- Sad plant
- An invert with a sad grab (melon grab).
- An invert where the halfpipe wall is approached fakie, the rear hand is planted, a 360 degree backside rotation is made, and the rider lands going forward. Named after Eddie Elguera.
- A one-handed 180° invert in which the front hand is planted on the lip of the wall and the rotation is backside.
- An eggplant where the rider chooses to flip over in order to re-enter the pipe instead or rotating 180 degrees. This trick is performed forward to fakie or switch (fakie to forward).
- An invert where the rider plants the front hand on the wall, rotated 540 degrees in a backside direction and lands riding forward.
- A rear handed backside handplant with a front-handed grab.
- Miller flip
- A 360° frontside handplant to fakie.
- A non-inverted handplant in which the leading hand is planted during a slide. The rider literally lays back, hence the name.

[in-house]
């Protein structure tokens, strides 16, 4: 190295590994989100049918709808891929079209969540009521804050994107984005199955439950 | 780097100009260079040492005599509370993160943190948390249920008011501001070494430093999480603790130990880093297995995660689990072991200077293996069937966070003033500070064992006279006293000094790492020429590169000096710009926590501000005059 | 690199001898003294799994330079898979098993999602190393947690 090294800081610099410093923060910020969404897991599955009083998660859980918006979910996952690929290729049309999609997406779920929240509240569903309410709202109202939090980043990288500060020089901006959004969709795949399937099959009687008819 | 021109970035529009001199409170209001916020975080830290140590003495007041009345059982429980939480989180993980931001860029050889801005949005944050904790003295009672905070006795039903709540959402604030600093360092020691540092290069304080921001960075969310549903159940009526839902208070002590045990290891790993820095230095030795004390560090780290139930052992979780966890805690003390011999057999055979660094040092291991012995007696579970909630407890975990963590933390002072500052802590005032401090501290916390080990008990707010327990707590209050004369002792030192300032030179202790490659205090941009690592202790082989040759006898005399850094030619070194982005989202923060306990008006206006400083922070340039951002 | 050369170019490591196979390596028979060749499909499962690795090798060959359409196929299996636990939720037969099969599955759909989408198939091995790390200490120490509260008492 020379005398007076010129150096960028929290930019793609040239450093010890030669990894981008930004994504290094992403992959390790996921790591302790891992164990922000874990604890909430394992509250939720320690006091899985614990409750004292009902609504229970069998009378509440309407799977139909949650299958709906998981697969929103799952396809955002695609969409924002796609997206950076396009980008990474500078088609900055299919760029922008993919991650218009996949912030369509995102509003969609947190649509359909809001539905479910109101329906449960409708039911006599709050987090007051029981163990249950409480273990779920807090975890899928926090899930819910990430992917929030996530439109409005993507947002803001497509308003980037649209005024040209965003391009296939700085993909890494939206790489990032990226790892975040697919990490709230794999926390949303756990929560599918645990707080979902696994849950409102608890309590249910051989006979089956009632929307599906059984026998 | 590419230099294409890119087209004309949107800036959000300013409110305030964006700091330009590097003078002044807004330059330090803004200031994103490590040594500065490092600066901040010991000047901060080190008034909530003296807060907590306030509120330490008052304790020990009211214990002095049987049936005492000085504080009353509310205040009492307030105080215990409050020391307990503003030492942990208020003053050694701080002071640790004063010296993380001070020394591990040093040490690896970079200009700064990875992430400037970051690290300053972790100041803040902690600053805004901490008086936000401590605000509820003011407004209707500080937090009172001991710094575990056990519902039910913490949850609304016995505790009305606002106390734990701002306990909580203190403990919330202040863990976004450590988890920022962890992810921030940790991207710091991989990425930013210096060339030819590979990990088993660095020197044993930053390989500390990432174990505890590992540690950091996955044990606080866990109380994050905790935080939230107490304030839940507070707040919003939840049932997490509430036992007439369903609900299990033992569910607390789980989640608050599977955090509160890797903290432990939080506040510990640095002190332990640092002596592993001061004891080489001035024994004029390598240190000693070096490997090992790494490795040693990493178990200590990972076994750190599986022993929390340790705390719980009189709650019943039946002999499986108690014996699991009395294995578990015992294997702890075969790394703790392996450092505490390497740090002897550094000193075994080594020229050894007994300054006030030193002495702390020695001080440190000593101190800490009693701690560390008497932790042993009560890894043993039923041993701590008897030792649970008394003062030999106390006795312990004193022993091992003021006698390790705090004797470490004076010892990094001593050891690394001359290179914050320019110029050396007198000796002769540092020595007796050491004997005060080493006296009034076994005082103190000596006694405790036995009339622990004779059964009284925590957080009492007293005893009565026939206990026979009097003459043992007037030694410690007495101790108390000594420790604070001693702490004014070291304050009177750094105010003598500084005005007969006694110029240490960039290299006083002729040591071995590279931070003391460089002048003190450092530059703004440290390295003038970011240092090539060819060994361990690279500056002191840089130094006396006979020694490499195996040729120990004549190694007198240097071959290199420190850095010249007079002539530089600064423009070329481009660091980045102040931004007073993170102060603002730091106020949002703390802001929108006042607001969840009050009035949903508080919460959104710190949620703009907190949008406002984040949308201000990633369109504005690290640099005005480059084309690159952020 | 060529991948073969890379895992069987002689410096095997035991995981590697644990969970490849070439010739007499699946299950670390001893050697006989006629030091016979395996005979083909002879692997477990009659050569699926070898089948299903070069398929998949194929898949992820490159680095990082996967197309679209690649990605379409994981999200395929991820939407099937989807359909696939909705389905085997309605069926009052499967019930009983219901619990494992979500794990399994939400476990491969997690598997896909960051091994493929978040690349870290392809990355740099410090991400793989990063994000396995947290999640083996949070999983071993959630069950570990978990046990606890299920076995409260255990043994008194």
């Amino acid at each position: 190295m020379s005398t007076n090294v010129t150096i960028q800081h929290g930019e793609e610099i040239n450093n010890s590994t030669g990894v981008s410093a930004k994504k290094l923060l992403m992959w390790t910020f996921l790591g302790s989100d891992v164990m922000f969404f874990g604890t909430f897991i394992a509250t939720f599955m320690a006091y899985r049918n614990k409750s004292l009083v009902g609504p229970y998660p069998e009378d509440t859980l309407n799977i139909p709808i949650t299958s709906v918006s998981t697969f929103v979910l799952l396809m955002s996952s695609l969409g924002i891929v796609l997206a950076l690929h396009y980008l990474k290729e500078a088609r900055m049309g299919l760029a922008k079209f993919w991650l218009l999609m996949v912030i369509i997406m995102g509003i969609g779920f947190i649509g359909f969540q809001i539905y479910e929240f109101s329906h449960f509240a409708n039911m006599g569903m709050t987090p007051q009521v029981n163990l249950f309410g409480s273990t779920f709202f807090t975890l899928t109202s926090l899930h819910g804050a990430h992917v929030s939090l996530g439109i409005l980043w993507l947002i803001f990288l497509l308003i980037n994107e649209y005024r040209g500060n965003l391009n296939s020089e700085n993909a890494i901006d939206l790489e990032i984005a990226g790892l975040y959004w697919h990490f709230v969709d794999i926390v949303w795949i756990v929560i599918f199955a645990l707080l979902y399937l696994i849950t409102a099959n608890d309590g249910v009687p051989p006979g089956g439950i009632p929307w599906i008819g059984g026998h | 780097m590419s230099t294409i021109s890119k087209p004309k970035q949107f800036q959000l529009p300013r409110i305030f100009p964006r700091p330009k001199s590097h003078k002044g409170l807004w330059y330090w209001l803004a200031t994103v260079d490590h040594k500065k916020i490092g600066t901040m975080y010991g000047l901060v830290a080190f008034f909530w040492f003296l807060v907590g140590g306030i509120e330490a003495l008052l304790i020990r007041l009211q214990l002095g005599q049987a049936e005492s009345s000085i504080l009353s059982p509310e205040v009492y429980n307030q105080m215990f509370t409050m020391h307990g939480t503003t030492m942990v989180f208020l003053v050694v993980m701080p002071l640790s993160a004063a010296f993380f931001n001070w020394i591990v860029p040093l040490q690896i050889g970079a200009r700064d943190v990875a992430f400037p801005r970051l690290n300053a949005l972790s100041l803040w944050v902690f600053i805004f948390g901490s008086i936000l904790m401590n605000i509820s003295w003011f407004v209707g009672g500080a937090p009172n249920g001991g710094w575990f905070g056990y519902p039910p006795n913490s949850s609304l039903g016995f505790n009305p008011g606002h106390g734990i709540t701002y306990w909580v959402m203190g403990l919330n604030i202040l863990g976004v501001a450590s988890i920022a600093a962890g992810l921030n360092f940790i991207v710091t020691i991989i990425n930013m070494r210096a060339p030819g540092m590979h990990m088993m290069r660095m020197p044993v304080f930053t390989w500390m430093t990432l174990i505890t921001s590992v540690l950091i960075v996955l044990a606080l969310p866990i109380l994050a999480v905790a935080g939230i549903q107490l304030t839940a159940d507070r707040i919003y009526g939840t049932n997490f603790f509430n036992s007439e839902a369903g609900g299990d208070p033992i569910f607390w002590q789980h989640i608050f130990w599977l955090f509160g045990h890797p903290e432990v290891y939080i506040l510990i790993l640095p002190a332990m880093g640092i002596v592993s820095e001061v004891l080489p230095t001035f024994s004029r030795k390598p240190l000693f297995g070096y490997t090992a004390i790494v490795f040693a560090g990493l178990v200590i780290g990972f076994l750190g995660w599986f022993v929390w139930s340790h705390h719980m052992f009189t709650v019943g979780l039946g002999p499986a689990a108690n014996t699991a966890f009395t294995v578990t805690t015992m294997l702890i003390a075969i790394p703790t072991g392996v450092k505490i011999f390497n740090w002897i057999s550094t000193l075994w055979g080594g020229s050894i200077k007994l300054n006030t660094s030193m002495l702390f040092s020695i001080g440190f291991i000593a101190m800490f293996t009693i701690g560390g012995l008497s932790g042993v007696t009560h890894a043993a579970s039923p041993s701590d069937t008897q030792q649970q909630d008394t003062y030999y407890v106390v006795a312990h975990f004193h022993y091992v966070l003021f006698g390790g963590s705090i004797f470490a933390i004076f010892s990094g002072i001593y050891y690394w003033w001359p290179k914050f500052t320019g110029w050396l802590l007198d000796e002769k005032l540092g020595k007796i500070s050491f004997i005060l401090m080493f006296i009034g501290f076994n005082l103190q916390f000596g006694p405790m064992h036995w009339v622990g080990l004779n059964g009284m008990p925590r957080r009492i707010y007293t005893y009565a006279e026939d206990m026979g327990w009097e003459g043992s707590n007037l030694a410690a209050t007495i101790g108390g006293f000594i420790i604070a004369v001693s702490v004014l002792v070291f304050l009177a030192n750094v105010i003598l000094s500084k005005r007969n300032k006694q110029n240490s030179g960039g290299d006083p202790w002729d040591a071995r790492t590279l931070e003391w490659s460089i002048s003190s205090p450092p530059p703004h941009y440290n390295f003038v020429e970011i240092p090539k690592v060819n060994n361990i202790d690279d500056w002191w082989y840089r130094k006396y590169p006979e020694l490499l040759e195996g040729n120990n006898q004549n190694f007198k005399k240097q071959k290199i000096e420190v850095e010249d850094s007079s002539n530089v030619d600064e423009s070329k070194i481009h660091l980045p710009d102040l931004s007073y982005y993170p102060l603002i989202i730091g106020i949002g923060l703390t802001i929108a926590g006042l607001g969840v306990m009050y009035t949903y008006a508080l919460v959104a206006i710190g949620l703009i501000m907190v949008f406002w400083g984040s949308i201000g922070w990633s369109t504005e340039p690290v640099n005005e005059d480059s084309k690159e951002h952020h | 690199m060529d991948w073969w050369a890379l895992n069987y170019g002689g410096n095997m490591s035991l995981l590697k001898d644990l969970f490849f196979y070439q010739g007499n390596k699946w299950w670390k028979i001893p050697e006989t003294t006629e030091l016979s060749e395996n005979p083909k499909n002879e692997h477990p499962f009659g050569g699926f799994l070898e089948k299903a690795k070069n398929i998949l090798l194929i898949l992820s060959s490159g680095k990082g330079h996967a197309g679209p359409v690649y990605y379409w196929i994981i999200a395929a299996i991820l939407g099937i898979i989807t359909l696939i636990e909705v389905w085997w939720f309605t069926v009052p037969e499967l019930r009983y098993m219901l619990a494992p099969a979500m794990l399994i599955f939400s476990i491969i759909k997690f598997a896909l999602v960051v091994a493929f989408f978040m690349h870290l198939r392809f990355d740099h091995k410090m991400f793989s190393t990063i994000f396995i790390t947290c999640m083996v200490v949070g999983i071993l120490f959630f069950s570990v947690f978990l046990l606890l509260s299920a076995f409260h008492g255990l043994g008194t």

- An invert but both hands are planted at the top of the halfpipe.
- Killer Stand
- You make an invert but you also take your back/rear hand on front hand's elbow.
- An invert (front hand) but back flip is boned; no grab
- Inverted frontside 540 with a hand plant in the middle. Originally a variation on the Jacoby Terror Air. This trick was invented by Mike Jacoby for a contest that didn't allow inverted aerials; inverted handplants, however, were acceptable.
Slides are tricks performed along the surface of obstacles like handrails and funboxes. In skateboarding, slides are distinguished from grinds because some tricks are performed by sliding on the surface of the skateboard, and others are performed by grinding on the trucks of the skateboard. However, because snowboards don't have trucks, the term grind doesn't apply to these types of maneuvers. They can still be called grinds.